Leading Indicators

The latest leading indicator readings from the Conference Board came in for Spain and Japan, both in the negative. The table below has turned from almost all green to at least half red.

Source: Conference Board

The OECD leading indicators for June are in, and the picture is mixed. USA, Japan and Russia are both positive and upward trending. UK, Germany, Canada and Brazil are negative but trending upwards. China and India are both negative and trending downwards.

Source: OECD

ECRI leading indicators for the US have dipped into the negative and the trend is down. Note that their indicators have been very volatile since 2008 and two dips to -10 in 2010 and 2011 did not bring on either a recession or a bear market.

Source: Dshort / ECRI

Drawing all together, the picture is one of mixed to negative, globally. There is the potential that we are seeing a new turn up, looking at the likes of the UK, Brazil and Canada, that may be followed by the weak turning up also, such as India. However, there is also the potential that the weak could drag down the others, and that the current outperformers, such as USA and Japan, are starting to turn down. Based on solar cycles we are due a natural upswing. That aside, we have evidence of a new round of global government invervention, in rate cutes and various stimulus/aid measures. The question is how far they go and how quickly, to help leading indicators improve. With Spanish and Italian CDSs still pressuring record levels, the ECB is going to need to act again. The FOMC on 20th June is also going to be important.

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10 thoughts on “Leading Indicators

  1. An interesting insight into the goings-on at the European Parliament earlier today, in relation to the Euro and “Spailout”:

    It seems this video is doing the rounds through many financial institutions…

  2. Chinese OECD looks very worrisome while Shanghai Composite still remains below resistance without a breakout as many of us contrarians hoped it would. At the moment, the movement is still undecided.

    China has started easing, but the question is, as you are already put it, will they ease quick enough to re stimulate the bubble or will they let it pop properly later this year and into 2013 in a form of hard landing? Maybe we should ask the Rothchilds.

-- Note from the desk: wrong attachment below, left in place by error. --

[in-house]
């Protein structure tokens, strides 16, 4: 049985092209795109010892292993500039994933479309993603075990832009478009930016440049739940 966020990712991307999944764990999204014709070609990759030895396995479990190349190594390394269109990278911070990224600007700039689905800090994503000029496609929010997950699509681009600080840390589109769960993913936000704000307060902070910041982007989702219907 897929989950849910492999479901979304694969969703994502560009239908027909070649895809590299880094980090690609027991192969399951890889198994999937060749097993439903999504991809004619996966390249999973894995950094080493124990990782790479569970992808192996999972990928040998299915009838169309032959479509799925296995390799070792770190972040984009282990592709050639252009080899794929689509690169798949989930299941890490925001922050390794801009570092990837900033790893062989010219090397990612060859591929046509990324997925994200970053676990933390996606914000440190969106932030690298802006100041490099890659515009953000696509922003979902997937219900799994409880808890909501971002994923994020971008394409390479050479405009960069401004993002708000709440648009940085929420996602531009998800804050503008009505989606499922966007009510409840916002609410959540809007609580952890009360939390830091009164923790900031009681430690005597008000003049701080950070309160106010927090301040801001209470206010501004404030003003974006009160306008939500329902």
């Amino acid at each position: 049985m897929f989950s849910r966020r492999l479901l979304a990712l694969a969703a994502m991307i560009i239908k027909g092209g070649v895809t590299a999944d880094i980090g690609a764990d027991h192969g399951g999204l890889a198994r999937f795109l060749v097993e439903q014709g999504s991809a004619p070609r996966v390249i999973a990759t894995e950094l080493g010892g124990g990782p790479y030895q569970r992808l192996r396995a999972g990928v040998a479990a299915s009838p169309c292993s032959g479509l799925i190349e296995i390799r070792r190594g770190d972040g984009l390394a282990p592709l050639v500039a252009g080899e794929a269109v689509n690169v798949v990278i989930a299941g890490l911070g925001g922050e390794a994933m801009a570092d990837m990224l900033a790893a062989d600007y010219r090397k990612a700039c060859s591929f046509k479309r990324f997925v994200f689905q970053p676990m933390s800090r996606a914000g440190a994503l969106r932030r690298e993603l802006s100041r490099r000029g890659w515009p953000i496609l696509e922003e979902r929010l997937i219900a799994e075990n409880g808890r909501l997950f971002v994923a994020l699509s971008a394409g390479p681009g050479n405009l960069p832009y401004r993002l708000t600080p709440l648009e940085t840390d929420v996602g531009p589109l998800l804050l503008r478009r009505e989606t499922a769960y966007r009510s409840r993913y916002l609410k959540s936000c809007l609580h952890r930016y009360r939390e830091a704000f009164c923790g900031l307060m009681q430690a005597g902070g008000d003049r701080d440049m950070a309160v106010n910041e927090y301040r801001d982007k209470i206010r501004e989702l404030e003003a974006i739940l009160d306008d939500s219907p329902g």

1. Maybe you would, in fact, benefit from trying to answer your own rhetorical question in a practical and constructive way.

      Attempted jibes at those who have been taking your money will not help you to turn a significant profit Tiho – the silver I bought from you very recently is up more than 1.5%. I’ll hold on to it and see if the market gives me any more.

      I’m consious that this discussion will be tedious to other readers, if it hasn’t become so already, but it might provide an excellent illustration of the huge gulf between the skills required to analyse the markets, and those required to trade and invest. Bearing in mind your claims to be “not a fence-sitter” (I assume you mean that you are always prepared to call “buy” or “sell” in any particular set of circumstances), then have a look back at the videos of Jim Rogers you have posted in the past…

      Count the number of times he answers questions with phrases like “I don’t know…” or “I have no idea…”. Then try to reconcile why your approaches conflict so much, while you claim to adopt his style of investing.

      You are providing a vivid illustration of something the markets can do to everyone from time to time – you are allowing the markets to rile and manage you (even if you don’t feel it that way), tempting you into shorter-term trades that do not suit your style for example.

      I know that you will not be able to accept what I’ve said (although that would no doubt change if I ran a public blog, or was a name that you recognised), but I have found it useful from a personal point of view to have a quick think about it.

      It is up to you alone to decide whether you want to get back to your core strategy…

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